New Delhi: The wholesale price-based inflation bucked the 4-month rising trend in December 2021, and eased to 13.56 per cent, even though food prices hardened, and experts believe the RBI is expected to hold rates steady in its monetary policy next month.
WPI inflation has remained in double digits for the ninth consecutive month beginning April. Inflation in November was 14.23 per cent, while in December 2020 it was 1.95 per cent.
Inflation in food articles, however, spiked to a 23-month high at 9.56 per cent in December, against 4.88 per cent in November. The vegetable price rise rate jumped to 31.56 per cent, against 3.91 per cent in the previous month.
In the food articles category, pulses, wheat, cereals, and paddy all witnessed a month-on-month price rise, while potato, onion, fruits and egg, meat, and fish saw some softening.
”The high rate of inflation in December 2021 is primarily due to rise in prices of mineral oils, basic metals, crude petroleum & natural gas, chemicals and chemical products, food products, textile, and paper and paper products, etc as compared to the corresponding month of the previous year,” the Commerce and Industry Ministry said in a statement.
Inflation in manufactured items was lower at 10.62 per cent in December, against 11.92 per cent in the previous month.
In the fuel and power basket, the rate of price rise was 32.30 per cent in December, against 39.81 per cent in November.
Data released earlier this week showed retail inflation based on Consumer Price Index (Combined) rose to 5.59 per cent in December, from 4.91 per cent a month ago as food prices inched up.
ICRA Chief Economist Aditi Nayar said the food inflation has spiked from the marginal 0.1 per cent in October 2021, to an unpleasant 23-month high of 9.6 per cent in December 2021, reflecting the unfavorable base, particularly for vegetables.
”Notwithstanding the continued double-digit WPI inflation in December 2021, we expect the MPC to pause in February 2022. The duration of the current wave and the severity of restrictions will determine whether policy normalization (change in stance to neutral along with hike in reverse repo rate) can commence in April 2022, or be delayed further to June 2022.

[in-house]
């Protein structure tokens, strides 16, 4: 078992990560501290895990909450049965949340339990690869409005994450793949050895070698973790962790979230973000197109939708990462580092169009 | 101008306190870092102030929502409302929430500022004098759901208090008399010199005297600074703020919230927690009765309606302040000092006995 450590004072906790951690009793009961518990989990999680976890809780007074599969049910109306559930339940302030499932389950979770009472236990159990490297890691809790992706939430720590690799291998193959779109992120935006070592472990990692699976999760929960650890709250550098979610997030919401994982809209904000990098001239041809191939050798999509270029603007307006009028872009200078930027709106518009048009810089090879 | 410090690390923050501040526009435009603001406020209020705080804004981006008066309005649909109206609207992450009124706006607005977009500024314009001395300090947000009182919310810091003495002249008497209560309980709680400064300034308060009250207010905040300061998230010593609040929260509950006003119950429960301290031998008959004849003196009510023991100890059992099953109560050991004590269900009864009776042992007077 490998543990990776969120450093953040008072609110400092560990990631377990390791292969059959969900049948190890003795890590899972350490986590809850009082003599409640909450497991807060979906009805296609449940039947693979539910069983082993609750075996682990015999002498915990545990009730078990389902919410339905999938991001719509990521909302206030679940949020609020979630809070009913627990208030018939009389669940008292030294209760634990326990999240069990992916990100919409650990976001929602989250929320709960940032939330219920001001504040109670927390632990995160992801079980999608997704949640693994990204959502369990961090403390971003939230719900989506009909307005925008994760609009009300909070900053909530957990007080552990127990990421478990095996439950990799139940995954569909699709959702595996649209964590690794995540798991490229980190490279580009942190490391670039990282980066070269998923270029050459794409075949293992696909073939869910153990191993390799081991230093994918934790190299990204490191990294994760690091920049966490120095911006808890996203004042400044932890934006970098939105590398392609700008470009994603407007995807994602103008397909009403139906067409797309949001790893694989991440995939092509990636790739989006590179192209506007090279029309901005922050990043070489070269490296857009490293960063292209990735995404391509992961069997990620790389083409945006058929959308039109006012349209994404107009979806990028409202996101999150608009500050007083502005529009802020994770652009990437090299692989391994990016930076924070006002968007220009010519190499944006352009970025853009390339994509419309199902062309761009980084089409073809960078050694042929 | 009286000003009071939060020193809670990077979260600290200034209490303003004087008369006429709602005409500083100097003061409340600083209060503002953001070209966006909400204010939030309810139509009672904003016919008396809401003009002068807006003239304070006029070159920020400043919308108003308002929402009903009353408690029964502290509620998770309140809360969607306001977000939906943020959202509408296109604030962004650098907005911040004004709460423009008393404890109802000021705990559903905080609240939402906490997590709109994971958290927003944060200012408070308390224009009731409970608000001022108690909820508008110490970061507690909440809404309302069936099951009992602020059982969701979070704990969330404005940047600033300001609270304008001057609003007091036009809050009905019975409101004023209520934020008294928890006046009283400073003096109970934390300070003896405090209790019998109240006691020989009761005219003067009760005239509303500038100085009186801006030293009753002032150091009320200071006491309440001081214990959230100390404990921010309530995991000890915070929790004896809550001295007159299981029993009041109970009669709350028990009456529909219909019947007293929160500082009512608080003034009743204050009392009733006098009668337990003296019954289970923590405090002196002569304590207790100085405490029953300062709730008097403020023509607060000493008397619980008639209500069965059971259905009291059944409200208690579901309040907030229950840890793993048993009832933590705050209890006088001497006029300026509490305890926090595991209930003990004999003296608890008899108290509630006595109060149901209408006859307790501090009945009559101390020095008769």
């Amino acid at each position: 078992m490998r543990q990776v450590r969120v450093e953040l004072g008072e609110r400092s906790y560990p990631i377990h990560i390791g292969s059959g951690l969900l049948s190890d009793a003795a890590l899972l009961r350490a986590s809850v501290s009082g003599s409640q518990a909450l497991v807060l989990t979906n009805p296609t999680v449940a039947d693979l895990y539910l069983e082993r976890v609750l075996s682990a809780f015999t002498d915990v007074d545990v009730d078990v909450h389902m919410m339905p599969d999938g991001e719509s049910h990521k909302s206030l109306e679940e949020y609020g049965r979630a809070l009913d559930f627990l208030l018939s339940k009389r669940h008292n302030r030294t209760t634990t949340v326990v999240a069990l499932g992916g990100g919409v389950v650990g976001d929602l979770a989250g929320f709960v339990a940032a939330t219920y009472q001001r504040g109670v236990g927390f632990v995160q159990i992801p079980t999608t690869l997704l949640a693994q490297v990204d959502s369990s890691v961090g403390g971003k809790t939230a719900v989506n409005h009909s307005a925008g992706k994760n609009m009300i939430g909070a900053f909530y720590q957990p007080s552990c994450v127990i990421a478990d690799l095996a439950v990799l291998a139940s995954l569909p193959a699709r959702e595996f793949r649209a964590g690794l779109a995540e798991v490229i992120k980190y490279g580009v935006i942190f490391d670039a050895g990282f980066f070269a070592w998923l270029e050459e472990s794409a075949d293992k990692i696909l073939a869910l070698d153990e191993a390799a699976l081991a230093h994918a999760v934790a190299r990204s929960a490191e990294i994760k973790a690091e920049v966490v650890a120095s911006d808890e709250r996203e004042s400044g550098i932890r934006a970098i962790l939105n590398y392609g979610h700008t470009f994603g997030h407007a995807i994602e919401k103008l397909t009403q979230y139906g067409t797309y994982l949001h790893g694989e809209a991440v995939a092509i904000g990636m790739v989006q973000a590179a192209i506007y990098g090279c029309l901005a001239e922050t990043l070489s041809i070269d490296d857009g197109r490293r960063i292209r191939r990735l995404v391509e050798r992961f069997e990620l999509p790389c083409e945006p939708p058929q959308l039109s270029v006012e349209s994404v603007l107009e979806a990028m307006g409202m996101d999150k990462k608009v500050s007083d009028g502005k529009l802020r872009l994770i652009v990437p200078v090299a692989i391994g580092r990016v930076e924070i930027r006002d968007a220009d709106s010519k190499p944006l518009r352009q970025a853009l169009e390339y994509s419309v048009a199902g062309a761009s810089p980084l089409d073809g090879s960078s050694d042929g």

”Once normalization commences, we subsequently expect two repo rate hikes of 25 bps each, followed by a pause to reassess the durability of growth,” Nayar said.
The Reserve Bank of India (RBI) is slated to announce its monetary policy on February 9.
Acuité Ratings & Research Chief Analytical Officer Suman Chowdhury said the double-digit year-on-year print continues to reflect the inflationary pressures in the manufacturing and the services sector.
The data indicates that the incremental price pressures in the primary article and the fuel segments have eased in the previous month although a fresh rise in global crude prices can make such a relief temporary.
”Acuité nevertheless expects a further pass-through of input costs in manufactured goods if demand continues to revive or additional supply chain challenges surface due to the new pandemic wave. We expect continuing supply-side bottlenecks, raw material shortages, and high commodity prices to hold the core inflation at high levels in the near term,” he added.